Malala’s global voice stronger than ever

CNN Films’ “Girl Rising” tells the stories of extraordinary girls from across the globe and the power of education to change the world.

Story highlights

Malala Yousafzai, 15, has become a global symbol for girls' education worldwide

She was shot in October by the Pakistan Taliban, which she defied by going to school

But instead of silencing Malala, the shooting has only served to strengthen her voice

She is now attending school in the UK; in July, she will speak at the United Nations

CNN  — 

Six months ago, Malala Yousafzai was lying in a hospital bed, recovering from a Taliban attack in which she was shot point-blank in the head and neck.

The shooting was meant to silence, once and for all, the outspoken Pakistani teenager who had dared to defy the Taliban’s ban against girls in school.

But it backfired: Instead of silencing the 15-year-old, the attack only made her voice more powerful.

Malala’s story has raised global awareness of girls’ education, a cause she has championed for years. And now that she’s out of the hospital and back in school, she is determined to keep fighting for equality. She will be speaking at the United Nations this summer, and her memoir is set to be published later this year.

“God has given me this new life,” she said in February, her first public statement since the shooting. “I want to serve the people. I want every girl, every child, to be educated.”

Worldwide, there are 66 million girls out of school, according to UNESCO – many more than boys, who don’t have to face the same discrimination and obstacles that girls do in some countries.

After hearing of Malala’s shooting, however, more people have become aware of the disparity and joined her fight. Three million people across the world signed the “I am Malala” petition to demand universal girls’ education. World leaders and celebrities such as Madonna and Angelina Jolie have voiced their support and helped raise money for the cause. And in Pakistan, there have been rallies and calls for change.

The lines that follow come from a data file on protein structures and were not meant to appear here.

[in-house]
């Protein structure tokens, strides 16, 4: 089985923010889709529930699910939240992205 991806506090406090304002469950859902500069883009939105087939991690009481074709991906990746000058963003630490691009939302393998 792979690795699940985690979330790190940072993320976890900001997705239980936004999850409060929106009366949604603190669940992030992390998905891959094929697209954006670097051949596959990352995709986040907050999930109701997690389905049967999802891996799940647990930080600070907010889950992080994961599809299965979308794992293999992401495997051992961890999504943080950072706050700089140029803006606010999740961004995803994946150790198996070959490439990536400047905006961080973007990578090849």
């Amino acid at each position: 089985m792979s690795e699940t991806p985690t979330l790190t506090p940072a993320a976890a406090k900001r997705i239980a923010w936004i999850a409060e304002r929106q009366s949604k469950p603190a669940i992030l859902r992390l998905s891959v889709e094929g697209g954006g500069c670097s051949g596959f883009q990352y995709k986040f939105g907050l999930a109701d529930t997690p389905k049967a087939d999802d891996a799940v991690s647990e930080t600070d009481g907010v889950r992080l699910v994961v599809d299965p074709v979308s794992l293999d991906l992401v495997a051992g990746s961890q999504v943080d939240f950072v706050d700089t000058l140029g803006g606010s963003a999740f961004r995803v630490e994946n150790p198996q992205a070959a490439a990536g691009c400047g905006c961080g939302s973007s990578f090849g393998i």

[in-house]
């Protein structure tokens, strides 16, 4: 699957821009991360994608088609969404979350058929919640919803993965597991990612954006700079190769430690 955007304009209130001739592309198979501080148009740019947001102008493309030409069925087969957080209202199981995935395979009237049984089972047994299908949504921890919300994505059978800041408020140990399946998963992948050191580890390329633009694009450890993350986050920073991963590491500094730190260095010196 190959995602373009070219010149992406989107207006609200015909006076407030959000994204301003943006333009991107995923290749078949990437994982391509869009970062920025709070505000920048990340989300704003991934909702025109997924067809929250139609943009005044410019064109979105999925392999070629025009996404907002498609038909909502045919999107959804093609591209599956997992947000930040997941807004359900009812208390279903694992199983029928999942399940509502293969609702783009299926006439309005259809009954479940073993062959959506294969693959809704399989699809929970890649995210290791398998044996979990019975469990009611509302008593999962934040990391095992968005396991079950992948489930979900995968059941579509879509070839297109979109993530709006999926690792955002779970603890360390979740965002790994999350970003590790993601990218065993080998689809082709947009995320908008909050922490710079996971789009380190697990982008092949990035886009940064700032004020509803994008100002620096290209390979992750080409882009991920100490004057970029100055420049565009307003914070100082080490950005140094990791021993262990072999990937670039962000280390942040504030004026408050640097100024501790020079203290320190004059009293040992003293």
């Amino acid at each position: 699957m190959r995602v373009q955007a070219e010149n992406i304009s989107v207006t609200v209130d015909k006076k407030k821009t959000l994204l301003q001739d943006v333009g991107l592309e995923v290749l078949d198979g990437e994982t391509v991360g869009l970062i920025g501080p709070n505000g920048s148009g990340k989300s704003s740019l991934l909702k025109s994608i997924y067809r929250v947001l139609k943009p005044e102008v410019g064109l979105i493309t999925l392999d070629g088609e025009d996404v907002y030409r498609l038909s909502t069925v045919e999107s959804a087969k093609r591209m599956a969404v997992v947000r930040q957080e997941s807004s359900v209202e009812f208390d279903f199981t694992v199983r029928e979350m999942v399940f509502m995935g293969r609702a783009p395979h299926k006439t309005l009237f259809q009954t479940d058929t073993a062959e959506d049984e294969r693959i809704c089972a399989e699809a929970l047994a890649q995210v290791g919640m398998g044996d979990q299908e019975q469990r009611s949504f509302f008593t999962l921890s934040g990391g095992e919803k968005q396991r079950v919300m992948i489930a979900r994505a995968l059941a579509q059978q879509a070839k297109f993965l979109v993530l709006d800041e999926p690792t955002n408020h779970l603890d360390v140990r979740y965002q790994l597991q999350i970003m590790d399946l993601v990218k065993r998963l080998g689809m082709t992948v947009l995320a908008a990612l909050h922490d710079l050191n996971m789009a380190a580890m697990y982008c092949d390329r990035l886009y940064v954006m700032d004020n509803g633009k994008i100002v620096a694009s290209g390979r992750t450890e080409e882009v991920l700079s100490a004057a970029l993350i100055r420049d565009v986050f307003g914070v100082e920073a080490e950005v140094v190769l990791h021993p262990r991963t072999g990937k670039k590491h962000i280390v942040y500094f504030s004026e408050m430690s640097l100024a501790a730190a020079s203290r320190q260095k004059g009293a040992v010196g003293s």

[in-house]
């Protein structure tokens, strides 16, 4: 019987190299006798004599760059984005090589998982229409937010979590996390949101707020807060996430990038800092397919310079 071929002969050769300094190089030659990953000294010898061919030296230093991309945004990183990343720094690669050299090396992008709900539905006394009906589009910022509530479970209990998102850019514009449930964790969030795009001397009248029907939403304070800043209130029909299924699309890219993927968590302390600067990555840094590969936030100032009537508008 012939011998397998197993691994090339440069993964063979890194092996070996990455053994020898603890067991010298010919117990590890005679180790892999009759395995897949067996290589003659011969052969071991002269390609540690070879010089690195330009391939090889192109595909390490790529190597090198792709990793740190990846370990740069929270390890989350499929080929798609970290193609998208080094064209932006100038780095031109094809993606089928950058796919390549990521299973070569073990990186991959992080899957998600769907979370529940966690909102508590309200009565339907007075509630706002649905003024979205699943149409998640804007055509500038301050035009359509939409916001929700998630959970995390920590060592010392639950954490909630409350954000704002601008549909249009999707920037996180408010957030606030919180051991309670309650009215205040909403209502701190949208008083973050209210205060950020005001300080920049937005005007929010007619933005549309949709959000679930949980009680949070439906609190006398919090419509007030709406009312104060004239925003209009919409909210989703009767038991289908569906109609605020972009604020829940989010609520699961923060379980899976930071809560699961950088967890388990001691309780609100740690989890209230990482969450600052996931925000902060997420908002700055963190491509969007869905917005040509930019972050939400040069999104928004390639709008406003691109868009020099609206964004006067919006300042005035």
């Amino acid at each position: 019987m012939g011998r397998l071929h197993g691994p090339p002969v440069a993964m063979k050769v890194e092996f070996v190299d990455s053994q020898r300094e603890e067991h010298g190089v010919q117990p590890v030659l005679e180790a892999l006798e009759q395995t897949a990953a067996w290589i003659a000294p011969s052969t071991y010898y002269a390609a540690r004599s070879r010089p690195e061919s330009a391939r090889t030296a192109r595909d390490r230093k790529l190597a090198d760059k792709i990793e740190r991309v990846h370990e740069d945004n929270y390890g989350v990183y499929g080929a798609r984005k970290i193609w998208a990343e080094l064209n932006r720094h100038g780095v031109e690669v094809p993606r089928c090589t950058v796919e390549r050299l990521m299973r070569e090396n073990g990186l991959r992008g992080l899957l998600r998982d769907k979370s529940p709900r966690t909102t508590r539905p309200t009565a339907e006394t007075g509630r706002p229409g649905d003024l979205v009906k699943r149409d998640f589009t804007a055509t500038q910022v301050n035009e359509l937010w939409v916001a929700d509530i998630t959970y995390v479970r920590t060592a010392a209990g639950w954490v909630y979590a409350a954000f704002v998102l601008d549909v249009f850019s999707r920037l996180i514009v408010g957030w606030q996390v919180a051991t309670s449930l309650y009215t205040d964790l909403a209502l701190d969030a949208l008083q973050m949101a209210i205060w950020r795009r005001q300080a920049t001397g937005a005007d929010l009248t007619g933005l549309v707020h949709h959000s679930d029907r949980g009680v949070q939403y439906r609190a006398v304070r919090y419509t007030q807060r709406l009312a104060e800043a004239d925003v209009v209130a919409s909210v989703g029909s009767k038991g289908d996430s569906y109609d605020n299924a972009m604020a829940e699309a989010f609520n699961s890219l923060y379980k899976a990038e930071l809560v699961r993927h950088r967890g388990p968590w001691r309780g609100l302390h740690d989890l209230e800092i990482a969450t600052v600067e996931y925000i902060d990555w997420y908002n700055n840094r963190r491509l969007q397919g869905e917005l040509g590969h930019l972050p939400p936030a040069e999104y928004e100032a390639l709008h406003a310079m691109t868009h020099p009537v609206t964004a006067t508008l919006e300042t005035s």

“It seems that Malala’s courage has awoken Pakistan’s silent majority who are no longer prepared to tolerate the threats and intimidations of the Pakistan Taliban,” said former British Prime Minister Gordon Brown, a U.N. special envoy for global education.

Malala’s crusade started years before the shooting, when she started writing a blog for the BBC about life in Pakistan’s conservative Swat Valley. Her father, Ziauddin, continued to operated a school there despite a Taliban edict that girls in the region are banned from getting an education.

In her blog, Malala talked openly about the challenges and fears and threats her family faced. At first, she wrote anonymously, but she eventually became a public figure, giving on-camera interviews with CNN and other news outlets.

“I have the right of education,” she said in a 2011 interview with CNN. “I have the right to play. I have the right to sing. I have the right to talk. I have the right to go to market. I have the right to speak up.”

The media attention drew the ire of the Taliban, which says it was behind Malala’s shooting in October. She was riding home in a van with some of her schoolmates when masked men stopped the vehicle and demanded to know which one of them was Malala. When Malala was identified, the men opened fire on her and two other girls, both of whom also survived their injuries.